Shares of Best Buy (BBY) have fallen about 5% over the past two sessions as analysts and competitors have raised concerns over margins. These concerns came to a head after hhgregg (HGG) said the holiday season was extremely promotional. While investors have been selling the stock on this news, Best Buy has been an incredible performer over the past year:
While investors may be wise to take some profits after this incredible run, any investor who is surprised by shrinking margins is woefully uninformed. The stock has soared over the past twelve months, not because of expanding margins, but because solvency is no longer a pressing issue. Sales have found a footing with same store sales hugging the flat line after several challenging years that saw the company cede share to the likes of Amazon (AMZN) and Wal-Mart (WMT). The company has also been closing unprofitable stores and trimming expenses by over $500 million under the "Renew Blue" initiative, which is accretive to margins by 1.5-2.0%.
In 2005, Best Buy could afford some bloated spending, but in today's price-transparent environment being low-cost is critical. BBY has properly cut the fat from its budget, which has helped to ensure that the company can be profitable at a lower sales rate. Now, Best Buy faces serious competition, and as a consequence, margins have been depressed for two years. Margin compression isn't a new issue. Operating margins have been running in the 1.4-2% range on a non-GAAP basis for some time, which is well below the pre-crisis norm of 5-5.5%.
Frankly, we will never see that margin level again for two reasons. First, the growth in e-commerce has made the brick and mortar business less profitable. Online retailers have less fixed costs, giving them the capacity to sell goods at very low prices, pushing margins lower. Second, with the internet, there is increasing price transparency. I can visit a Best Buy and see the price of a TV, go on my phone and see the price at Wal-Mart. If Wal-Mart is cheaper, Best Buy will match the lowest price. Before the mobile internet, price-checking was more difficult and intensive. To avoid being a showroom for competitors, virtually all major retailers will match the lowest price, which perpetually depresses margins.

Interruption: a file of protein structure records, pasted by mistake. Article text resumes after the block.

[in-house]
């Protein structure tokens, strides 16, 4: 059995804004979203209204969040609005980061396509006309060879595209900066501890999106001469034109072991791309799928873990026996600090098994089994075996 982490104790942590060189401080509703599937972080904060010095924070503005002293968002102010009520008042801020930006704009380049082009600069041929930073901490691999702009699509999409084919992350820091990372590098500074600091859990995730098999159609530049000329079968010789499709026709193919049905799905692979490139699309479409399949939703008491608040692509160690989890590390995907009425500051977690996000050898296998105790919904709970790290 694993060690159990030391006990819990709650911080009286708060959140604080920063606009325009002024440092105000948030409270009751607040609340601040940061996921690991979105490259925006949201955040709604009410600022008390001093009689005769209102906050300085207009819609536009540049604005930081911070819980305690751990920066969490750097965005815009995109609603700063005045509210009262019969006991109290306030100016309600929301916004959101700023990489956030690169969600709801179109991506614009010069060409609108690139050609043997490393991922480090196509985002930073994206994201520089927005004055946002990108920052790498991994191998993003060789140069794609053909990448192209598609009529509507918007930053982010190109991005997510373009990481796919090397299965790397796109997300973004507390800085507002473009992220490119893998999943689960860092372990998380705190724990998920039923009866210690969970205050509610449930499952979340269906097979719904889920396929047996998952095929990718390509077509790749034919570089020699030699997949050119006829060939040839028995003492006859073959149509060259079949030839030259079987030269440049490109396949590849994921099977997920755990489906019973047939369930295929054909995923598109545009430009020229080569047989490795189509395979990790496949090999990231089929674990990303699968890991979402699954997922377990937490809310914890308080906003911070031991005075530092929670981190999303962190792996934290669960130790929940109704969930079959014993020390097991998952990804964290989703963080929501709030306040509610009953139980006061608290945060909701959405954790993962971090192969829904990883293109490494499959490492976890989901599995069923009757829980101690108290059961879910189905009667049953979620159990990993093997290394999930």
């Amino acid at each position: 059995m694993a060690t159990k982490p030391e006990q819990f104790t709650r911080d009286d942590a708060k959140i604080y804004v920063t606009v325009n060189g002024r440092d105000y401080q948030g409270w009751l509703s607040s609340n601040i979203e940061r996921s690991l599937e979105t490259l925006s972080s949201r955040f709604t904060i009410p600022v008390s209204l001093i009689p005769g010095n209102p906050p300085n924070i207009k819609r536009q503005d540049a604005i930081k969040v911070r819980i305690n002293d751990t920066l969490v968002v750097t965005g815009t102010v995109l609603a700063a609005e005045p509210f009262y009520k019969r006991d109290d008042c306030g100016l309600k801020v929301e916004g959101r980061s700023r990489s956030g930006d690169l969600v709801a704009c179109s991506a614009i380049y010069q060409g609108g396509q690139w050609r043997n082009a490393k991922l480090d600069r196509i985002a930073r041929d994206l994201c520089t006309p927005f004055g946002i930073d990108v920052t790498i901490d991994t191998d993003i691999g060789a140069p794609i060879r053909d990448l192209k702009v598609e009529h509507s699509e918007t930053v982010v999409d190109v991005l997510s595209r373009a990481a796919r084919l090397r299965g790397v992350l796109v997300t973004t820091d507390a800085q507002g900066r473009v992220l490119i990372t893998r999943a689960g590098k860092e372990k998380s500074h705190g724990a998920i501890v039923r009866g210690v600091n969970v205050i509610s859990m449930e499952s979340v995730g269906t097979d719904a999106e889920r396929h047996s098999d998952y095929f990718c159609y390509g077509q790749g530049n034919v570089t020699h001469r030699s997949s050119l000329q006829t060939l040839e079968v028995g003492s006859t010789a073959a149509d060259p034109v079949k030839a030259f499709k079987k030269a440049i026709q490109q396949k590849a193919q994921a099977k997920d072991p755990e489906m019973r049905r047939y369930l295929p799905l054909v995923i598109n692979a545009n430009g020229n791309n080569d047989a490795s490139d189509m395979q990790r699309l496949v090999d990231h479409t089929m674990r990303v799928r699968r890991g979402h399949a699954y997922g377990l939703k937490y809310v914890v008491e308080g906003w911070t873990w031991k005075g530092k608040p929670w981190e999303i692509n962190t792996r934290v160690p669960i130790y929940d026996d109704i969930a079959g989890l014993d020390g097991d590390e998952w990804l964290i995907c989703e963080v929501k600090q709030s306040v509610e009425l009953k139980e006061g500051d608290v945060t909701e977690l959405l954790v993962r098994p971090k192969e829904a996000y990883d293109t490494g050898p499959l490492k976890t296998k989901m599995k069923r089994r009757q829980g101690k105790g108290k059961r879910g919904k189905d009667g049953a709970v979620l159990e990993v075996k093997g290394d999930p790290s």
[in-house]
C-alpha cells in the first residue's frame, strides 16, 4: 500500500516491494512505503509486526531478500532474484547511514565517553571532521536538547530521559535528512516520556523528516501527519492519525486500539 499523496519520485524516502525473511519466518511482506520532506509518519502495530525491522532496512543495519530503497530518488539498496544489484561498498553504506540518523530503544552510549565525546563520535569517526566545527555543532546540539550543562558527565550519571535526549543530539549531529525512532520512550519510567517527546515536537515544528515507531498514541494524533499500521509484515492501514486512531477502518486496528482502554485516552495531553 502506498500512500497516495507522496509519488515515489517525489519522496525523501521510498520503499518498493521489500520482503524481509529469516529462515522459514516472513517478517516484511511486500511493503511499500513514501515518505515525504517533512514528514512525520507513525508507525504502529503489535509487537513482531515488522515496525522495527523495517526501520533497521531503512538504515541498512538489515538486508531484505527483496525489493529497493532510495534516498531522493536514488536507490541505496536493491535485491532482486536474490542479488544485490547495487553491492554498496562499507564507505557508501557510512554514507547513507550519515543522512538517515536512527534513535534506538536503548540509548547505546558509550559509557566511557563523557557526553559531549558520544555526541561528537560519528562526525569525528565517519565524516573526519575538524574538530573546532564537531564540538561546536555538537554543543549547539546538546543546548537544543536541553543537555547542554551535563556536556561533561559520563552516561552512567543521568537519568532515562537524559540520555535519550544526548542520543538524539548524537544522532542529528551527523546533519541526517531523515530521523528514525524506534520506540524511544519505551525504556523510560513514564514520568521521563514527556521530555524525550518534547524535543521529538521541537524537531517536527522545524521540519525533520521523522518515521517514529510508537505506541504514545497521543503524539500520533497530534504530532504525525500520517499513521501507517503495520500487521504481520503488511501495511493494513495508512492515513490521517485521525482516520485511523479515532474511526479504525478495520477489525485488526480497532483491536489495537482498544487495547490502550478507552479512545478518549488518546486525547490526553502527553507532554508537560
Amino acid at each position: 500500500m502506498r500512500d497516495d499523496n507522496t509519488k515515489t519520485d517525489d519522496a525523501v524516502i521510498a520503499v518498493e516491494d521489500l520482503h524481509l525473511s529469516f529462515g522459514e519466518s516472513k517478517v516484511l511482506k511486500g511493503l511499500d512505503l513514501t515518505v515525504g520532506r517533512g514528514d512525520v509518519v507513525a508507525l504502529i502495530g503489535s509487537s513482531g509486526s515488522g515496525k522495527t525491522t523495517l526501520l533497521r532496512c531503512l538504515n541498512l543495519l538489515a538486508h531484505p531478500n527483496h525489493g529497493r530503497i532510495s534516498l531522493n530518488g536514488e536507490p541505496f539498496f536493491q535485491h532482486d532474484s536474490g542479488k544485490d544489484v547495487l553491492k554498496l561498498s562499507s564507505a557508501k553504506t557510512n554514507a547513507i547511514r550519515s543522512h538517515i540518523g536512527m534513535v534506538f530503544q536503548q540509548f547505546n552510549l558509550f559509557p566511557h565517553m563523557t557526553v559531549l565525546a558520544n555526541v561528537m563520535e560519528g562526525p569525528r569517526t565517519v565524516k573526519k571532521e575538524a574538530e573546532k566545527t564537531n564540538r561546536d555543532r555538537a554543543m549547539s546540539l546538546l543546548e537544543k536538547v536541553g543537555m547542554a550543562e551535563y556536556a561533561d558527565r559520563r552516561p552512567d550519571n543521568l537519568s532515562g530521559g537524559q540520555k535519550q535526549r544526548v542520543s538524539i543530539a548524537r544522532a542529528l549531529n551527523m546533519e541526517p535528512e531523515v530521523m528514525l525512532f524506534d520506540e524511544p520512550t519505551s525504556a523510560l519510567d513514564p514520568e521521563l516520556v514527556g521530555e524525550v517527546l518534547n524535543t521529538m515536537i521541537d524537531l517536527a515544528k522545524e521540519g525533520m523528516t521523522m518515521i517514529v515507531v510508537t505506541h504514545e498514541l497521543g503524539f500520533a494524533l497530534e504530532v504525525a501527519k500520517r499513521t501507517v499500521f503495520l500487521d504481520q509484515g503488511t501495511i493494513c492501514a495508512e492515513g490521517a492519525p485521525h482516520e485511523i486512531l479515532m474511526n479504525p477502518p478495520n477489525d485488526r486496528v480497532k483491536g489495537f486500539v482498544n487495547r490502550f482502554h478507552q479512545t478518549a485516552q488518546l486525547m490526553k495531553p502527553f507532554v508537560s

In the most recent quarter, Best Buy even told investors to expect a 60-70bp margin compression over the holiday season due to promotional activity and price matching. Margin compression has been the trend, and management has guided to it. This is a known negative for the stock, and any investor unaware of the phenomenon has simply not been doing their due diligence. In a world of transparent pricing, margins are structurally lower.
As such, I was unsurprised that hhgregg said margins were weak; Best Buy's management already told us that. Fortunately, the company has the balance sheet to sustain low margins with a .44 debt to equity ratio. The company has also been cutting expenses and weak locations to ensure that Best Buy can be the low cost operator and absorb price cuts. Finally, the company has worked to differentiate itself on service with higher margin support and warranty offerings that provide solid ancillary revenue.
Any investor who was surprised by reports of lower margins needs to do better research while any others who had hoped for a return to 5% margins are going to be disappointed. Operating margins of that level are impossible with price transparency. With some further expense cuts and flat same store sales, I believe the company can earn about $3.00 in operating income in calendar 2014. There is room for some lift to operating margins, but I believe 2.5% is the new upper bound. At a little less than 13x operating income, Best Buy shares aren't cheap. With limited pricing power and strong competition from online retailers and discounters, I would be hesitant to pay more than 10-11x operating income or $30-$33. Best Buy will survive, but margins are not coming back to pre-crisis levels. As investors finally recognize this, I expect shares to continue to trend lower.